Archaeology in Washington
Archaeology -- Methodology, Stone implements -- Analysis
The selection and management of rock for roasting ovens, hearths, and sweat lodges were not trivial concerns for prehistoric households. The results of replicating a camas roasting oven are used to address the use-life and use-stages of fire-cracked rock. We concluded that the industry associated with the procurement and management of fire-cracked rock in the Pacific Northwest required significant quantities of labor and expertise to manage the raw materials and camas roasting byproducts. Recording the technological performance characteristics of fire-cracked rocks, including composition, size, and durability, is a necessary step to interpret and compare fire-cracked rock features at archaeological sites.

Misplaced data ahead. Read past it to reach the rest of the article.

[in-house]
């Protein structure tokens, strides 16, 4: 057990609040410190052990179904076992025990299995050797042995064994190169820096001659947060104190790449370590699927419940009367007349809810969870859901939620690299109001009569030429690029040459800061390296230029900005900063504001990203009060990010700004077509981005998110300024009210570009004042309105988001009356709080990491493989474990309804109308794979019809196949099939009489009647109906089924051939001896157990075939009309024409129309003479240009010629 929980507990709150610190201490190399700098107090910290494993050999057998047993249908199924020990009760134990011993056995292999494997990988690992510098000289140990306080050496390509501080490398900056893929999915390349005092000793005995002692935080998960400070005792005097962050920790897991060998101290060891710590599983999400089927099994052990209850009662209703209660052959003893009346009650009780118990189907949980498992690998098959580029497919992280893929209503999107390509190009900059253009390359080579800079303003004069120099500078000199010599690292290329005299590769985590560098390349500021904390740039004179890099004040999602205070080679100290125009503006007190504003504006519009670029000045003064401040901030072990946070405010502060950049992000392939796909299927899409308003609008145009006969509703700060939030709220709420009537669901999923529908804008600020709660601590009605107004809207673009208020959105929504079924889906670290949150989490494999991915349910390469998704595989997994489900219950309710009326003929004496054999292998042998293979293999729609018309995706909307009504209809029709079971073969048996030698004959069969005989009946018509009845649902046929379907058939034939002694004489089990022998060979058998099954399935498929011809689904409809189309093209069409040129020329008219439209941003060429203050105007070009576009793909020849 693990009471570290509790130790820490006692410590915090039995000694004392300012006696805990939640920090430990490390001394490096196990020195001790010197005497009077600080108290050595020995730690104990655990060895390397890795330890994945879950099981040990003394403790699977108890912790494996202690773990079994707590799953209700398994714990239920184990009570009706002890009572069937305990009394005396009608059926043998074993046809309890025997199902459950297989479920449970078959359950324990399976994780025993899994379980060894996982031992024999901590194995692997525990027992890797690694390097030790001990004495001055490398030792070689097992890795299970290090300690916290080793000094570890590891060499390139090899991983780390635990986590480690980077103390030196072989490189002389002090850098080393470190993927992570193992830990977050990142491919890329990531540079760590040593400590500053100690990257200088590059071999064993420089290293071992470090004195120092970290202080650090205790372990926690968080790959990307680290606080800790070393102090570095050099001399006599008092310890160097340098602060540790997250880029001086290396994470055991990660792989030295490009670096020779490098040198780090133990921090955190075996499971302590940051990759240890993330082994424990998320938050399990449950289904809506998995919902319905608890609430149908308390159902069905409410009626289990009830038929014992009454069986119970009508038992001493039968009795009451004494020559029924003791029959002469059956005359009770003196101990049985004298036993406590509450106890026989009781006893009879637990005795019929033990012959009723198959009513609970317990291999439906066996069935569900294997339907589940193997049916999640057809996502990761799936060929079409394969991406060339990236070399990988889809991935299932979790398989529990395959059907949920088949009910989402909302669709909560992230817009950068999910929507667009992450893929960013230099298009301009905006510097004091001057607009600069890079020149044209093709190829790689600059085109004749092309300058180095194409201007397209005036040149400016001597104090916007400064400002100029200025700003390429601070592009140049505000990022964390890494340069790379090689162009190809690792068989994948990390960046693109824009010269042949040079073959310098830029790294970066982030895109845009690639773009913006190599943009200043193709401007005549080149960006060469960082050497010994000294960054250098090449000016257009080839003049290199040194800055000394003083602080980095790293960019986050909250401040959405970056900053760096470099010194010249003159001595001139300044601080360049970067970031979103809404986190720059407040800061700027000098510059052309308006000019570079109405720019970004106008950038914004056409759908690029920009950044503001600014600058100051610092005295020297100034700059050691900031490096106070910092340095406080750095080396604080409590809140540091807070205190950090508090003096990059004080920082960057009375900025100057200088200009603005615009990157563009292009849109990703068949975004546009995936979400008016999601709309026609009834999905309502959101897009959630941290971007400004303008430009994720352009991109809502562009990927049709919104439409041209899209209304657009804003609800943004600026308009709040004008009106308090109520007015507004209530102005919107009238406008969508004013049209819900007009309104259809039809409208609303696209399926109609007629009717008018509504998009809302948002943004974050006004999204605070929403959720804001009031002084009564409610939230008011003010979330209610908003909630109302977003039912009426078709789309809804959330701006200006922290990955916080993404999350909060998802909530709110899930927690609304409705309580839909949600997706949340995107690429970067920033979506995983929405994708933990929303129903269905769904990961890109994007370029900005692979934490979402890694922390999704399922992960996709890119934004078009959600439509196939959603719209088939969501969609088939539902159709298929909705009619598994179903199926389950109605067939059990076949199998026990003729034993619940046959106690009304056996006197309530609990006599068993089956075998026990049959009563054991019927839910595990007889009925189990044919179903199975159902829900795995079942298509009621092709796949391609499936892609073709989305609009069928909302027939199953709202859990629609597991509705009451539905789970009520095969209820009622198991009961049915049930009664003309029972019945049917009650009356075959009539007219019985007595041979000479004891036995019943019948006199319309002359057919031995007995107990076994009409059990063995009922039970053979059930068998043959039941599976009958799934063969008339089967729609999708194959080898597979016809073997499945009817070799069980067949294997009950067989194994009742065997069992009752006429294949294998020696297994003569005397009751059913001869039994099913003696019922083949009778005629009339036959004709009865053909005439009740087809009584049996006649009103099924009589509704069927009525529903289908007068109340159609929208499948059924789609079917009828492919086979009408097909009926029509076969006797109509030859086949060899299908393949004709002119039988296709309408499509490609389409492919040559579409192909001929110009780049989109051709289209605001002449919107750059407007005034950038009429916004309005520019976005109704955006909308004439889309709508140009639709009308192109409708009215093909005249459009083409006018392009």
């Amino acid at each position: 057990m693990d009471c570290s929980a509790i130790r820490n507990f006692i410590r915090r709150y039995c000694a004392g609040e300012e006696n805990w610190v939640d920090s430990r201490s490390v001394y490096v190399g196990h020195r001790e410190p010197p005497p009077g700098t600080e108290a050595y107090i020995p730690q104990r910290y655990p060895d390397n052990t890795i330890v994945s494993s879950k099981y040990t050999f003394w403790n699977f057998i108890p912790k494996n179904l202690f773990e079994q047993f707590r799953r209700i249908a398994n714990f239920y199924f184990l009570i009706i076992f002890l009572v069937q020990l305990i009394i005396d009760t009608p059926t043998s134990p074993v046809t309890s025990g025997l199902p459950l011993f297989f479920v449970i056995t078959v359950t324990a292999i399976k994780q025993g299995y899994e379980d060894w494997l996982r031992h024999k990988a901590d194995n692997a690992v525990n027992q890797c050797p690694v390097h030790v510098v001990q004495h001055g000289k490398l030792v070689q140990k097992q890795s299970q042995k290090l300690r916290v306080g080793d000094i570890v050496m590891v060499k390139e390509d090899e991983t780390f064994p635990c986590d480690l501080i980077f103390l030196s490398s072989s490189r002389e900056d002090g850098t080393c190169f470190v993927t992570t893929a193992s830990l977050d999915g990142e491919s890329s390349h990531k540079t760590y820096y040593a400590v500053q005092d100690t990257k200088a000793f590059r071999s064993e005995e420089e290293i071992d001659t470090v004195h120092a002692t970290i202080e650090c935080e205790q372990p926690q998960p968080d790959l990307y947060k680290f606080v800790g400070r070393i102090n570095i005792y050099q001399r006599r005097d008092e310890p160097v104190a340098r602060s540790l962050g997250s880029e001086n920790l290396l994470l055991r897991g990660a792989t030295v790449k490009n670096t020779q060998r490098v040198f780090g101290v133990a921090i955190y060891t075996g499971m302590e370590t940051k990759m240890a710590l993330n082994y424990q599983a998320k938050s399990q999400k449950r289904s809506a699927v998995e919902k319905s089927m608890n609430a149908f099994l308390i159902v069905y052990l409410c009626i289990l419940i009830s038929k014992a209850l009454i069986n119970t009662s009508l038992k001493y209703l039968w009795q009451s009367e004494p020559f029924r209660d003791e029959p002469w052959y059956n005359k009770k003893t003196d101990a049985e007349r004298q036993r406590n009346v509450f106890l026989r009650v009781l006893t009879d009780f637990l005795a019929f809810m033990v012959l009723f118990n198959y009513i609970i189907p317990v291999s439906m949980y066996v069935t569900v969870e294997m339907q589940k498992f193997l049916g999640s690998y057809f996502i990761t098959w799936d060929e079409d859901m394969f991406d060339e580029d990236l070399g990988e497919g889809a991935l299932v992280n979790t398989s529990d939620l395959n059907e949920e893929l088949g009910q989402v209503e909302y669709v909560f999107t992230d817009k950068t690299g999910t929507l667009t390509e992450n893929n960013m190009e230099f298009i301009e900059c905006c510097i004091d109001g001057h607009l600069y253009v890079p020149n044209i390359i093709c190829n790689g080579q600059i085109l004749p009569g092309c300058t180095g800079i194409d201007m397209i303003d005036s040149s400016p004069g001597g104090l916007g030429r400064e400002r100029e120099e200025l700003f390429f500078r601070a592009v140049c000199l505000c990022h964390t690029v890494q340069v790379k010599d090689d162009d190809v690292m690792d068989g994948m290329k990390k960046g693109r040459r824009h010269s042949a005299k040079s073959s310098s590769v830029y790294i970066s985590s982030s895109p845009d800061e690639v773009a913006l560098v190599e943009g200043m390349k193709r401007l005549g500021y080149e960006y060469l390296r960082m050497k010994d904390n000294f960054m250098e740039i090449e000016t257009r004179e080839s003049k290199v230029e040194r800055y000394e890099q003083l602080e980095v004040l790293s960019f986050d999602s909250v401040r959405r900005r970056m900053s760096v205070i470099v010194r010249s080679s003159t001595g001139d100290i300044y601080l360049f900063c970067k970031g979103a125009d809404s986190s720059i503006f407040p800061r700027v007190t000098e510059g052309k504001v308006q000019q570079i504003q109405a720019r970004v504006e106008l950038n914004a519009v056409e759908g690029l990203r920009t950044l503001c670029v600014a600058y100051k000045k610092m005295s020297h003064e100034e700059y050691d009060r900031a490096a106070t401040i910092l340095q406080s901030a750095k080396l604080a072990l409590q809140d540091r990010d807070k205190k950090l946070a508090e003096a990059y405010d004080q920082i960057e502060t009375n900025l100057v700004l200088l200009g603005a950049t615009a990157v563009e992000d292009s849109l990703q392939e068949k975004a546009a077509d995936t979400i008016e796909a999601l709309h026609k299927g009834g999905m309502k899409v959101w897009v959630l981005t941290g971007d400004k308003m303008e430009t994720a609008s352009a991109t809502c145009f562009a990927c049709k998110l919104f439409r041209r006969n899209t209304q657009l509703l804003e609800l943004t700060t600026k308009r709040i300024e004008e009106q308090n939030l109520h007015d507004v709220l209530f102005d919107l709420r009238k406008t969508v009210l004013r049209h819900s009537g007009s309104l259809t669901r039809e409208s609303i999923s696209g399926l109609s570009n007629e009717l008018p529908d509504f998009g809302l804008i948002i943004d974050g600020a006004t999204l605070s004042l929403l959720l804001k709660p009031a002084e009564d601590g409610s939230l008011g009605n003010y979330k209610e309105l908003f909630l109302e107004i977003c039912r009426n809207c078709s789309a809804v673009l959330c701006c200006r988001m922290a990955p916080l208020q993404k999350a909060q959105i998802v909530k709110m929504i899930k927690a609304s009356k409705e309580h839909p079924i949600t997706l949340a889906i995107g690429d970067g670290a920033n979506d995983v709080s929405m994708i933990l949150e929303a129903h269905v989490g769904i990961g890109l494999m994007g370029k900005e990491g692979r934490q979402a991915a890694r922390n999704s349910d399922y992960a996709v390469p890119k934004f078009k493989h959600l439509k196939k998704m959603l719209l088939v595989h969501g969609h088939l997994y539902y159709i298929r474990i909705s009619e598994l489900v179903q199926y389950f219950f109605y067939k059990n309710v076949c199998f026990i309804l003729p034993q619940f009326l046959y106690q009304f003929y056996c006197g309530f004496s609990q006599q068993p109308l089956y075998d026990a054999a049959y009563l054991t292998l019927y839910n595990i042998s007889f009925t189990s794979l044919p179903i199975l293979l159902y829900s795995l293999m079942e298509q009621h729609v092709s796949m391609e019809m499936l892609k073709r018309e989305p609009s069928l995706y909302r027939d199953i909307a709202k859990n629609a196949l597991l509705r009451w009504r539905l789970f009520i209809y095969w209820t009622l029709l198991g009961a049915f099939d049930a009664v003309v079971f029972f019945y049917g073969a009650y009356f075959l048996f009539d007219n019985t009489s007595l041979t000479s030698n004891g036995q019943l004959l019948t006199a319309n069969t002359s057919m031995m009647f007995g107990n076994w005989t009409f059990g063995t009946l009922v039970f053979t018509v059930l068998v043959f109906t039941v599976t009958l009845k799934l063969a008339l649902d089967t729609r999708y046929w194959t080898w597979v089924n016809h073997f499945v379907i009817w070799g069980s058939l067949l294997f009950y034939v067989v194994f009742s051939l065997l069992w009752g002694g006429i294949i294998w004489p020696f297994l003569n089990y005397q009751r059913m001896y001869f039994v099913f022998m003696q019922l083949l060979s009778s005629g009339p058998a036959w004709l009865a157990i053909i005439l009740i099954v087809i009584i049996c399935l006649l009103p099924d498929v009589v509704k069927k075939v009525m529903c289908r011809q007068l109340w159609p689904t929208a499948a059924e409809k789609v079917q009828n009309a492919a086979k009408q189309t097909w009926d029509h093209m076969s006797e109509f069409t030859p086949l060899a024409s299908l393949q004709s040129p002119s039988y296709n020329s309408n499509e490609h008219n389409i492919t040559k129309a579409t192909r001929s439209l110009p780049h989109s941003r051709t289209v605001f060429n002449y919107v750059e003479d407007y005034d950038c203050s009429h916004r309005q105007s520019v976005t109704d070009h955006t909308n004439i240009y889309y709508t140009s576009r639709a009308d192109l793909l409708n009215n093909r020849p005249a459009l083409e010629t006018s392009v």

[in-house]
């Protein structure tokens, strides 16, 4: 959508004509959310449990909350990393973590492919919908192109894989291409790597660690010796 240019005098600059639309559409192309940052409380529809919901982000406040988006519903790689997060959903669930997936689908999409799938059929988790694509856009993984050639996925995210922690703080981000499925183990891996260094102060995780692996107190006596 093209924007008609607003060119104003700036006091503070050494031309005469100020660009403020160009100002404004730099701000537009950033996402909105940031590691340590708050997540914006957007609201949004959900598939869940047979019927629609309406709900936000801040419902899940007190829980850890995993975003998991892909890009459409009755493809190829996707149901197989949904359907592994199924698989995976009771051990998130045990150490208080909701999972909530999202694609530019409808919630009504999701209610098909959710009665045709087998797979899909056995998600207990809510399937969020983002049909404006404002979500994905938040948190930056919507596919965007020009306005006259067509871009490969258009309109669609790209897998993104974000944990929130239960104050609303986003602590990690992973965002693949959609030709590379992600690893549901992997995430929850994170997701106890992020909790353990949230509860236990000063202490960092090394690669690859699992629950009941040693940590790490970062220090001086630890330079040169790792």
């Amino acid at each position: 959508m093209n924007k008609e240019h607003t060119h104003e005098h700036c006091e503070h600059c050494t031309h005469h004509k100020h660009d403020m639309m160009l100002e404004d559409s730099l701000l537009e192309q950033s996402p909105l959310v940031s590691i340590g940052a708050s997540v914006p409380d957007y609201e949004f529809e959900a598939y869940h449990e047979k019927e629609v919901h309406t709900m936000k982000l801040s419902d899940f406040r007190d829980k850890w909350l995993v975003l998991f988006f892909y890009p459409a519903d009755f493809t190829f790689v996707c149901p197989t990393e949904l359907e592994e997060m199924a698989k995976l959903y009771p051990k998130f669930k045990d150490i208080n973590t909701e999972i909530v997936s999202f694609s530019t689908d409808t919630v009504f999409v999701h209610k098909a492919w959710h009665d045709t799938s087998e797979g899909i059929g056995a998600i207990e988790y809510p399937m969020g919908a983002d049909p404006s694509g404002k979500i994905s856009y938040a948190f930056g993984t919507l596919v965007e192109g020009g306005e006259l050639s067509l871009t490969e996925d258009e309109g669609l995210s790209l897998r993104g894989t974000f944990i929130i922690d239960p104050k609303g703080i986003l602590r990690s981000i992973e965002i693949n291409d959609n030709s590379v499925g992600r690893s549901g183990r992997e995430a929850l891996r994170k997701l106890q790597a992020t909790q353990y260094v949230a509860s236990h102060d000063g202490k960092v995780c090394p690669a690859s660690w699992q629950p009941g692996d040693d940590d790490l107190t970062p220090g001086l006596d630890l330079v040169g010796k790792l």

Wilson, D. and DeLyria, D. (1999). The Experimental Reduction of Rock in a Camas Oven: Towards an Understanding of the Behavioral Significance of Fire-cracked Rock. Archaeology in Washington, (7).